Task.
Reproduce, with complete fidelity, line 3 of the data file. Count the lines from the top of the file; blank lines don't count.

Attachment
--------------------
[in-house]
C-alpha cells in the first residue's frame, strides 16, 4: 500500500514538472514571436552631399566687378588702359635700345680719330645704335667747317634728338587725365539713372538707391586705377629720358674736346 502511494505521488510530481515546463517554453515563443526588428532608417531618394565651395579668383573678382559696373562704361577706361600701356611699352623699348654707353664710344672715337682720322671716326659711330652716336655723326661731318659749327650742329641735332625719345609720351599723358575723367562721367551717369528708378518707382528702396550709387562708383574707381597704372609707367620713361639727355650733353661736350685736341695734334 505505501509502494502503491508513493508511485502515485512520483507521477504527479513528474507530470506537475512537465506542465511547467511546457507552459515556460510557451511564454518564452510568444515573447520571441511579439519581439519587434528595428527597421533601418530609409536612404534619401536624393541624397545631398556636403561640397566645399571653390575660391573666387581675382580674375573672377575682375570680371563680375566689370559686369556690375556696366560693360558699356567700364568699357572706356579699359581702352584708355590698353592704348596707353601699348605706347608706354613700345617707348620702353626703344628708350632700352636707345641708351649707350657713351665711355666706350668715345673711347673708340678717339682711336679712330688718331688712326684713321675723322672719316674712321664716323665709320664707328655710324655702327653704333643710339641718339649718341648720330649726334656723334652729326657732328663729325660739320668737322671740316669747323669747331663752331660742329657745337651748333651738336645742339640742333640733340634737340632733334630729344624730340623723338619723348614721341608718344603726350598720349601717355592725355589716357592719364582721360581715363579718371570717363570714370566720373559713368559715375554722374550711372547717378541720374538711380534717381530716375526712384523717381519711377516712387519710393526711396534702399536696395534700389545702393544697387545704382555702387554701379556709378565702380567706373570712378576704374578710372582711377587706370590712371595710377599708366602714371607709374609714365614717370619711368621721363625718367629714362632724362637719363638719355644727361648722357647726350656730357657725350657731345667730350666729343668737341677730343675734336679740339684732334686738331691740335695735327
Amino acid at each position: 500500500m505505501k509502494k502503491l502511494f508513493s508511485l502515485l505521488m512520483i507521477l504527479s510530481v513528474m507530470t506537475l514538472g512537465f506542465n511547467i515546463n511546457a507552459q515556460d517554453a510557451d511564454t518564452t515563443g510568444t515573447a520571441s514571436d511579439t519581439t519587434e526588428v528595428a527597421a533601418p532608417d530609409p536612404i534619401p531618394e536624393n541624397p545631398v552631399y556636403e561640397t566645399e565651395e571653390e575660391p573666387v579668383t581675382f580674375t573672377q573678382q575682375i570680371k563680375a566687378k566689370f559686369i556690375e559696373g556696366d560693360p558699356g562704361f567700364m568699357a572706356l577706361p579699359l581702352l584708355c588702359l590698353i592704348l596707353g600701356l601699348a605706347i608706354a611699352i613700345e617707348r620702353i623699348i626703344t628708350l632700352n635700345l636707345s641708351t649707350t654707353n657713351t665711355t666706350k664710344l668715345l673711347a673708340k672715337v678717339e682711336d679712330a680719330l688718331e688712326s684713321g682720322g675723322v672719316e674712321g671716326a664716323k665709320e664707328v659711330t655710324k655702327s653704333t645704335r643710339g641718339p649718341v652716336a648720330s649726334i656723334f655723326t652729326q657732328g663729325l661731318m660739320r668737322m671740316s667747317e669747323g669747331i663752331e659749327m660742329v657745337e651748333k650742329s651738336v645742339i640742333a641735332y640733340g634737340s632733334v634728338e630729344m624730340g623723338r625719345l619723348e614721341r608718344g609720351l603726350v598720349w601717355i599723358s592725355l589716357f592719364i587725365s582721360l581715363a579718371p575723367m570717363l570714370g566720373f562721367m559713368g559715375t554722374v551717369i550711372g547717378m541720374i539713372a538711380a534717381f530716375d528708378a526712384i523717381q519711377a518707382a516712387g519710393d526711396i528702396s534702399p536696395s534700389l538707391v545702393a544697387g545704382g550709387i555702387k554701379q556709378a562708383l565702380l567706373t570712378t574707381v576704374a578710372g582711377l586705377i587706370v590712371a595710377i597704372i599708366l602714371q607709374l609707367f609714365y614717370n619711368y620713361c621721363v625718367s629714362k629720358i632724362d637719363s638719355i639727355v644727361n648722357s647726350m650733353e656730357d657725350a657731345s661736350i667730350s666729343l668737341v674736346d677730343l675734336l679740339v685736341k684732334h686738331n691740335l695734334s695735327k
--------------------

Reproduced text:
Amino acid at each position: 500500500m505505501k509502494k502503491l502511494f508513493s508511485l502515485l505521488m512520483i507521477l504527479s510530481v513528474m507530470t506537475l514538472g512537465f506542465n511547467i515546463n511546457a507552459q515556460d517554453a510557451d511564454t518564452t515563443g510568444t515573447a520571441s514571436d511579439t519581439t519587434e526588428v528595428a527597421a533601418p532608417d530609409p536612404i534619401p531618394e536624393n541624397p545631398v552631399y556636403e561640397t566645399e565651395e571653390e575660391p573666387v579668383t581675382f580674375t573672377q573678382q575682375i570680371k563680375a566687378k566689370f559686369i556690375e559696373g556696366d560693360p558699356g562704361f567700364m568699357a572706356l577706361p579699359l581702352l584708355c588702359l590698353i592704348l596707353g600701356l601699348a605706347i608706354a611699352i613700345e617707348r620702353i623699348i626703344t628708350l632700352n635700345l636707345s641708351t649707350t654707353n657713351t665711355t666706350k664710344l668715345l673711347a673708340k672715337v678717339e682711336d679712330a680719330l688718331e688712326s684713321g682720322g675723322v672719316e674712321g671716326a664716323k665709320e664707328v659711330t655710324k655702327s653704333t645704335r643710339g641718339p649718341v652716336a648720330s649726334i656723334f655723326t652729326q657732328g663729325l661731318m660739320r668737322m671740316s667747317e669747323g669747331i663752331e659749327m660742329v657745337e651748333k650742329s651738336v645742339i640742333a641735332y640733340g634737340s632733334v634728338e630729344m624730340g623723338r625719345l619723348e614721341r608718344g609720351l603726350v598720349w601717355i599723358s592725355l589716357f592719364i587725365s582721360l581715363a579718371p575723367m570717363l570714370g566720373f562721367m559713368g559715375t554722374v551717369i550711372g547717378m541720374i539713372a538711380a534717381f530716375d528708378a526712384i523717381q519711377a518707382a516712387g519710393d526711396i528702396s534702399p536696395s534700389l538707391v545702393a544697387g545704382g550709387i555702387k554701379q556709378a562708383l565702380l567706373t570712378t574707381v576704374a578710372g582711377l586705377i587706370v590712371a595710377i597704372i599708366l602714371q607709374l609707367f609714365y614717370n619711368y620713361c621721363v625718367s629714362k629720358i632724362d637719363s638719355i639727355v644727361n648722357s647726350m650733353e656730357d657725350a657731345s661736350i667730350s666729343l668737341v674736346d677730343l675734336l679740339v685736341k684732334h686738331n691740335l695734334s695735327k